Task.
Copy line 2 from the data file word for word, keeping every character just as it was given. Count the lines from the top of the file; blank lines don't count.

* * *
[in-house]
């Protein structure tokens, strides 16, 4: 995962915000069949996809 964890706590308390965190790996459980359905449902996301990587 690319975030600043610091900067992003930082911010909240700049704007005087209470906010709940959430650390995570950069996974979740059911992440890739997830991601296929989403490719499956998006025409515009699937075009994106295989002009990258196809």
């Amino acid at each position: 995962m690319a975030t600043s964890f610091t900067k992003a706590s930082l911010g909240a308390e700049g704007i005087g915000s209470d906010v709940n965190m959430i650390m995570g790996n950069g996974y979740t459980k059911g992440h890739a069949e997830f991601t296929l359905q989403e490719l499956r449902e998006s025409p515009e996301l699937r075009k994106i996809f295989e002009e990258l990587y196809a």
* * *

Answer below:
């Protein structure tokens, strides 16, 4: 995962915000069949996809 964890706590308390965190790996459980359905449902996301990587 690319975030600043610091900067992003930082911010909240700049704007005087209470906010709940959430650390995570950069996974979740059911992440890739997830991601296929989403490719499956998006025409515009699937075009994106295989002009990258196809």